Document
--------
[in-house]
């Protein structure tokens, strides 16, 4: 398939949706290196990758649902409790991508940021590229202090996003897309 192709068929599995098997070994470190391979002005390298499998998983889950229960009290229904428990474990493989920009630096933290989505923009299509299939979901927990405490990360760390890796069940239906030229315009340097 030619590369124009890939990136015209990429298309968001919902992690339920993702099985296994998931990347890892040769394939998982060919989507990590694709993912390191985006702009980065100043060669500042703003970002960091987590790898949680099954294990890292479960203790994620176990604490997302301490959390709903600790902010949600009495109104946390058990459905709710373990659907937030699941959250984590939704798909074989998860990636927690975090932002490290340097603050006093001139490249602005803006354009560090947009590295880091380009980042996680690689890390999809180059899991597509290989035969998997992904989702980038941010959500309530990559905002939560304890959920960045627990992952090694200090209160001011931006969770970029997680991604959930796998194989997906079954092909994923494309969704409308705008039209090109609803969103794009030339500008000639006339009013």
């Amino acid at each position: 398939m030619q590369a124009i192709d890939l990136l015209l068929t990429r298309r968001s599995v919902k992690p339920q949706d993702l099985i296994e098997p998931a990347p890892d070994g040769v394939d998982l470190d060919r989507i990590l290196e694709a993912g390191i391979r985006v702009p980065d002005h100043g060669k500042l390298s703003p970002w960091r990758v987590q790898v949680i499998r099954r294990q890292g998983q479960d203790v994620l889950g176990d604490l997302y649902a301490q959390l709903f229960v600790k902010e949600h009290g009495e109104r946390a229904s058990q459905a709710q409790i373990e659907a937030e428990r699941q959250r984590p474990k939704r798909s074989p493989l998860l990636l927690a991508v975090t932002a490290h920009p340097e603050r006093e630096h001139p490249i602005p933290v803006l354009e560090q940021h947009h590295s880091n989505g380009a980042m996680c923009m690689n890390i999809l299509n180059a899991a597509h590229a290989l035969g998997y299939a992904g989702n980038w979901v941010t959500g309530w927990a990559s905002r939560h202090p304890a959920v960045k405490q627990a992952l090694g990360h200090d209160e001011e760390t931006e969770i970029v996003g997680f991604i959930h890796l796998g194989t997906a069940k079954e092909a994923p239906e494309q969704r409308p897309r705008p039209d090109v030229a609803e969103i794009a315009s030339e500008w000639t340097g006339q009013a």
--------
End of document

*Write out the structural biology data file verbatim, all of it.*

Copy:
[in-house]
């Protein structure tokens, strides 16, 4: 398939949706290196990758649902409790991508940021590229202090996003897309 192709068929599995098997070994470190391979002005390298499998998983889950229960009290229904428990474990493989920009630096933290989505923009299509299939979901927990405490990360760390890796069940239906030229315009340097 030619590369124009890939990136015209990429298309968001919902992690339920993702099985296994998931990347890892040769394939998982060919989507990590694709993912390191985006702009980065100043060669500042703003970002960091987590790898949680099954294990890292479960203790994620176990604490997302301490959390709903600790902010949600009495109104946390058990459905709710373990659907937030699941959250984590939704798909074989998860990636927690975090932002490290340097603050006093001139490249602005803006354009560090947009590295880091380009980042996680690689890390999809180059899991597509290989035969998997992904989702980038941010959500309530990559905002939560304890959920960045627990992952090694200090209160001011931006969770970029997680991604959930796998194989997906079954092909994923494309969704409308705008039209090109609803969103794009030339500008000639006339009013």
């Amino acid at each position: 398939m030619q590369a124009i192709d890939l990136l015209l068929t990429r298309r968001s599995v919902k992690p339920q949706d993702l099985i296994e098997p998931a990347p890892d070994g040769v394939d998982l470190d060919r989507i990590l290196e694709a993912g390191i391979r985006v702009p980065d002005h100043g060669k500042l390298s703003p970002w960091r990758v987590q790898v949680i499998r099954r294990q890292g998983q479960d203790v994620l889950g176990d604490l997302y649902a301490q959390l709903f229960v600790k902010e949600h009290g009495e109104r946390a229904s058990q459905a709710q409790i373990e659907a937030e428990r699941q959250r984590p474990k939704r798909s074989p493989l998860l990636l927690a991508v975090t932002a490290h920009p340097e603050r006093e630096h001139p490249i602005p933290v803006l354009e560090q940021h947009h590295s880091n989505g380009a980042m996680c923009m690689n890390i999809l299509n180059a899991a597509h590229a290989l035969g998997y299939a992904g989702n980038w979901v941010t959500g309530w927990a990559s905002r939560h202090p304890a959920v960045k405490q627990a992952l090694g990360h200090d209160e001011e760390t931006e969770i970029v996003g997680f991604i959930h890796l796998g194989t997906a069940k079954e092909a994923p239906e494309q969704r409308p897309r705008p039209d090109v030229a609803e969103i794009a315009s030339e500008w000639t340097g006339q009013a």